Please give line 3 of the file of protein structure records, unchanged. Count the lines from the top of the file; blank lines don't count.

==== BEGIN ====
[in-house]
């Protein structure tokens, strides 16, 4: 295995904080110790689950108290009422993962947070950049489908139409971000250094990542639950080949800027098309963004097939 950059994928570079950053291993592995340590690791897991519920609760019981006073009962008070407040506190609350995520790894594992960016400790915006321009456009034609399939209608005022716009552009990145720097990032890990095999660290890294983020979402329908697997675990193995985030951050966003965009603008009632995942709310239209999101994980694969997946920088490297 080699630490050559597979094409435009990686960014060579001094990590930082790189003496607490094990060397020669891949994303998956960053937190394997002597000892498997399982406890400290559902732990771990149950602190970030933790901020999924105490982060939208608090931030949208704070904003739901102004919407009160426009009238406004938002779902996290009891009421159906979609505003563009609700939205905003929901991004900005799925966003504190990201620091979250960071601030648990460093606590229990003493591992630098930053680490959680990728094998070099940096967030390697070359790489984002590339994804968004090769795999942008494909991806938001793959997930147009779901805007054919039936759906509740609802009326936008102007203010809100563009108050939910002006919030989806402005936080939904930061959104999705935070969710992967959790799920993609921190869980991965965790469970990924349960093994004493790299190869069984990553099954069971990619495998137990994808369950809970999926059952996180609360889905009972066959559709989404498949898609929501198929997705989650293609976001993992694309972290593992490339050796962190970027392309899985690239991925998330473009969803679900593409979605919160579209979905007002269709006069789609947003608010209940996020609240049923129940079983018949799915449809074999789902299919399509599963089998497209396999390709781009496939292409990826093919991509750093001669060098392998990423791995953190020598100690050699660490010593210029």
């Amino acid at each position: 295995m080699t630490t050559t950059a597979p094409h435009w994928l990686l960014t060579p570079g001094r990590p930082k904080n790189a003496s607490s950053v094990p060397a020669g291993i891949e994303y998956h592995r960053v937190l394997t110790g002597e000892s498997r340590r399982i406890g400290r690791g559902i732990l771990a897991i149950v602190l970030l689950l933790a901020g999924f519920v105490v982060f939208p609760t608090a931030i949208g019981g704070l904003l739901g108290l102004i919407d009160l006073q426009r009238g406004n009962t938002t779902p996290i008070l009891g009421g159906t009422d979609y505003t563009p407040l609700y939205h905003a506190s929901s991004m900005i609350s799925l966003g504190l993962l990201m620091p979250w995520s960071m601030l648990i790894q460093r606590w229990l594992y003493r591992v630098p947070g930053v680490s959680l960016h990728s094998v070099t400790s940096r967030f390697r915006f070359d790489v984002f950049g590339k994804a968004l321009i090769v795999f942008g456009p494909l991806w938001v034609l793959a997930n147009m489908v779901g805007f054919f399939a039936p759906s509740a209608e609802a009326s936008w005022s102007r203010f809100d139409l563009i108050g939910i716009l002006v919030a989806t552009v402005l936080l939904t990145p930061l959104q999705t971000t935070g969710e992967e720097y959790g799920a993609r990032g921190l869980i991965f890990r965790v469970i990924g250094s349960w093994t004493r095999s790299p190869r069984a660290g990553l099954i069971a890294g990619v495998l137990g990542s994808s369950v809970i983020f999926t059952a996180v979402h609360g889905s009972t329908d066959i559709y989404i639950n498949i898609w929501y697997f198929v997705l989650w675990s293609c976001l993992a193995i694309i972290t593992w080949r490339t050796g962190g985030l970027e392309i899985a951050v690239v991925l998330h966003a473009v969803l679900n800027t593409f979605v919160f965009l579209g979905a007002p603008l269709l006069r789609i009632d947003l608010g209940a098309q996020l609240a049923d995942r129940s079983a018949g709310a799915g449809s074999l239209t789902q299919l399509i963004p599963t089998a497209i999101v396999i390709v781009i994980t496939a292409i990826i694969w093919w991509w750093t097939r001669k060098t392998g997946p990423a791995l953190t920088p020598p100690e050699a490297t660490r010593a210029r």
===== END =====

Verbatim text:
């Amino acid at each position: 295995m080699t630490t050559t950059a597979p094409h435009w994928l990686l960014t060579p570079g001094r990590p930082k904080n790189a003496s607490s950053v094990p060397a020669g291993i891949e994303y998956h592995r960053v937190l394997t110790g002597e000892s498997r340590r399982i406890g400290r690791g559902i732990l771990a897991i149950v602190l970030l689950l933790a901020g999924f519920v105490v982060f939208p609760t608090a931030i949208g019981g704070l904003l739901g108290l102004i919407d009160l006073q426009r009238g406004n009962t938002t779902p996290i008070l009891g009421g159906t009422d979609y505003t563009p407040l609700y939205h905003a506190s929901s991004m900005i609350s799925l966003g504190l993962l990201m620091p979250w995520s960071m601030l648990i790894q460093r606590w229990l594992y003493r591992v630098p947070g930053v680490s959680l960016h990728s094998v070099t400790s940096r967030f390697r915006f070359d790489v984002f950049g590339k994804a968004l321009i090769v795999f942008g456009p494909l991806w938001v034609l793959a997930n147009m489908v779901g805007f054919f399939a039936p759906s509740a209608e609802a009326s936008w005022s102007r203010f809100d139409l563009i108050g939910i716009l002006v919030a989806t552009v402005l936080l939904t990145p930061l959104q999705t971000t935070g969710e992967e720097y959790g799920a993609r990032g921190l869980i991965f890990r965790v469970i990924g250094s349960w093994t004493r095999s790299p190869r069984a660290g990553l099954i069971a890294g990619v495998l137990g990542s994808s369950v809970i983020f999926t059952a996180v979402h609360g889905s009972t329908d066959i559709y989404i639950n498949i898609w929501y697997f198929v997705l989650w675990s293609c976001l993992a193995i694309i972290t593992w080949r490339t050796g962190g985030l970027e392309i899985a951050v690239v991925l998330h966003a473009v969803l679900n800027t593409f979605v919160f965009l579209g979905a007002p603008l269709l006069r789609i009632d947003l608010g209940a098309q996020l609240a049923d995942r129940s079983a018949g709310a799915g449809s074999l239209t789902q299919l399509i963004p599963t089998a497209i999101v396999i390709v781009i994980t496939a292409i990826i694969w093919w991509w750093t097939r001669k060098t392998g997946p990423a791995l953190t920088p020598p100690e050699a490297t660490r010593a210029r």